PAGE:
It is a common misconception that limitations on liability in a contract will always be effective but this is not necessarily the case. Issues around incorporation, public policy against fraud, the courts’ interpretation of limitation clauses and legislation such as the Unfair Contract Terms Act 1977 (“UCTA”) can affect limitations of liability.
Factors affecting limitations on liability
It is important to be aware of key issues and the legal controls affecting limitations of liability. For example:
- have the limitations on liability been incorporated into the contract?
- is the liability to be excluded, actually non-excludable at law or are other statutory controls going to affect it?
- is the clause clear enough? If the ambit of the clause is unclear, the courts can say it simply doesn’t cover the liability in question – e.g. it only applies to late delivery and not to e.g. performance failure.
Certain types of liability are cannot be excluded at all such as:
- death or personal injury caused by negligence where UCTA applies;
- fraud or fraudulent misrepresentation;
- exclusions of title in a sale or hire purchase of goods where UCTA applies;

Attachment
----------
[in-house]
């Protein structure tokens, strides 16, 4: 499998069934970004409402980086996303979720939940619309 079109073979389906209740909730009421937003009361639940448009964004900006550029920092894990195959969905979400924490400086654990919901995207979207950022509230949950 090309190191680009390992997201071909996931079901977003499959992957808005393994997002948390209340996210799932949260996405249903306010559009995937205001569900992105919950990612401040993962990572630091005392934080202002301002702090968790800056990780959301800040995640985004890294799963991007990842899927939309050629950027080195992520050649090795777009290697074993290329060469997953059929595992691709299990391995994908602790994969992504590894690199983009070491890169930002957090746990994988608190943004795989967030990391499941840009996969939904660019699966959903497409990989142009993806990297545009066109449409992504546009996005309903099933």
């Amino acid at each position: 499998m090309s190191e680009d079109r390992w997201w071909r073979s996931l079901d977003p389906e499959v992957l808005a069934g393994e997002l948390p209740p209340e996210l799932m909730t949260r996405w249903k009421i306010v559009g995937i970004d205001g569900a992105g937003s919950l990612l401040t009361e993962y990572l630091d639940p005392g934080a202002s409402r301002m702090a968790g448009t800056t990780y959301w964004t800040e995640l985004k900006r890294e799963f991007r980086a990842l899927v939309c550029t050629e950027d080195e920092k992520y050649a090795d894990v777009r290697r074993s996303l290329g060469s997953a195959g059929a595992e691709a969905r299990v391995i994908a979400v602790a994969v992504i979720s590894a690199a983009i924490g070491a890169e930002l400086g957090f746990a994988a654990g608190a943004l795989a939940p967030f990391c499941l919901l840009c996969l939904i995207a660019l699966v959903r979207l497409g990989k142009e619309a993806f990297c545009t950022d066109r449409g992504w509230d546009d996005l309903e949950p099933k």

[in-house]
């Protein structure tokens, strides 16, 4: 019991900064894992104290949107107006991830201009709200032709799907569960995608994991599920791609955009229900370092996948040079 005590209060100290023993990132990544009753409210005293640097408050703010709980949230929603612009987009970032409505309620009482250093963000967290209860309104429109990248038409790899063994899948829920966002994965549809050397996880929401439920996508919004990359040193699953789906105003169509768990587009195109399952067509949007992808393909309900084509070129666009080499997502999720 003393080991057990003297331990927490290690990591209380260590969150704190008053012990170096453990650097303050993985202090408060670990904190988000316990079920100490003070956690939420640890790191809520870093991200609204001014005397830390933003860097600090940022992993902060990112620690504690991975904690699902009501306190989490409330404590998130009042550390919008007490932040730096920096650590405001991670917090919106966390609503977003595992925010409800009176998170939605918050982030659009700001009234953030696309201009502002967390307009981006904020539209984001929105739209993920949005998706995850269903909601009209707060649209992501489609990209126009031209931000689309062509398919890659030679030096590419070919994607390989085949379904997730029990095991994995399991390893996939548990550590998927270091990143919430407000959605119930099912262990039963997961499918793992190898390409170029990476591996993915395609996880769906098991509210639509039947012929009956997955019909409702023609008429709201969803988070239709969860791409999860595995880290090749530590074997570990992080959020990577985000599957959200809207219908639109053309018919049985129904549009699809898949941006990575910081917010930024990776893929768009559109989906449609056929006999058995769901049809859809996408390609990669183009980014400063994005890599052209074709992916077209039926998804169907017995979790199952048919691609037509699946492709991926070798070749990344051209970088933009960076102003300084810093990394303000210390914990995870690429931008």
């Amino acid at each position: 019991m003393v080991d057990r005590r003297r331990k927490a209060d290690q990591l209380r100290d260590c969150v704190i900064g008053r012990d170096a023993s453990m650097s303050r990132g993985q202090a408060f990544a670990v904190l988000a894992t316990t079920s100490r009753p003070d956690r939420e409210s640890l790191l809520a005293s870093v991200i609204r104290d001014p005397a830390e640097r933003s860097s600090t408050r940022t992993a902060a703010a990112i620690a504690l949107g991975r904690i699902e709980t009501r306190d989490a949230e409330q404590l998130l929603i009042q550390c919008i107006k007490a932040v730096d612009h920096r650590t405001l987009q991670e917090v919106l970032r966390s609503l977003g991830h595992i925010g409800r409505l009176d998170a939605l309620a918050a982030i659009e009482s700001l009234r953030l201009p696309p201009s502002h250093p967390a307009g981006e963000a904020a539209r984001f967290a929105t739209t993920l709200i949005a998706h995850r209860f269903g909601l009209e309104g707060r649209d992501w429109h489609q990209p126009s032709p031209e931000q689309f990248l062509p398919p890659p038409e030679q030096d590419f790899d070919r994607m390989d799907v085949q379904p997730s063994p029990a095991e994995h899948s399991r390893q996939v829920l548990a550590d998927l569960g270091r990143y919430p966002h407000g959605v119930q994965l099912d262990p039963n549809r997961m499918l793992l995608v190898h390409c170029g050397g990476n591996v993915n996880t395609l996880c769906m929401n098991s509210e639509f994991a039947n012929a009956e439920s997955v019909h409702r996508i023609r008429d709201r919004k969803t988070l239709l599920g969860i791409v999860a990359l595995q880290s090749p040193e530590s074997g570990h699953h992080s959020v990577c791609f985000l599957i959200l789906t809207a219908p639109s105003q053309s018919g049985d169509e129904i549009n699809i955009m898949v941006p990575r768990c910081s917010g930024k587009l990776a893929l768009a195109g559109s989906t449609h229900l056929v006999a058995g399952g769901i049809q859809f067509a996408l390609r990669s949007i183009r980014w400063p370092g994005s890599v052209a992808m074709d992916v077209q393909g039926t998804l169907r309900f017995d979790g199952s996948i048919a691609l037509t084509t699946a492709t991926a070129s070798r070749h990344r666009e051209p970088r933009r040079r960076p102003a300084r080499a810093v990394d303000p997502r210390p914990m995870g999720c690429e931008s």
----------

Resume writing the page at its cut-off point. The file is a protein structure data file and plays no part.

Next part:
- various types of liability to consumers under the Consumer Rights Act 2015.
UCTA & Reasonableness
Other exclusions, such as those affecting the areas set out below, will only be enforceable if they satisfy the “reasonableness” test under UCTA:
- breach of contract in standard business terms;
- breach of statutory implied terms about quality of goods sold to businesses; and
- non-fraudulent misrepresentation.
The reasonableness test
To pass the reasonableness test an exclusion clause must be fair and reasonable in the circumstances prevailing when the contract was made.
UCTA outlines some matters to consider when applying the reasonableness test which include the following:
- the strength of the bargaining positions of the parties;
- if the customer received an inducement to agree to the term;
- whether the customer knew or ought reasonably to have known of the existence and the extent of the term; and
- were the goods manufactured, processed or adapted to the special order of the customer.
International supply contracts
International supply contracts are exempt from the application of UCTA, so the requirement of reasonableness is unlikely to apply. International supply contracts are broadly contracts for the sale of goods, where the parties have places of business in different territories and the goods will be carried from one state to another.
However, parties to international supply contracts should bear in mind that although outside the scope of UCTA, the other issues outlined above, such as incorporation of terms and scope still may be an issue and the law of another state may itself affect the enforceability of the exclusion.
Limitations on liability are a key part of most commercial contracts, and certainly for suppliers are expected to do their job. However, their enforceability, if challenged by a customer through the courts, is not a forgone conclusion and therefore as much care as possible should be taken to ensure that enforcement issues can be overcome through careful drafting and awareness of the key legal controls.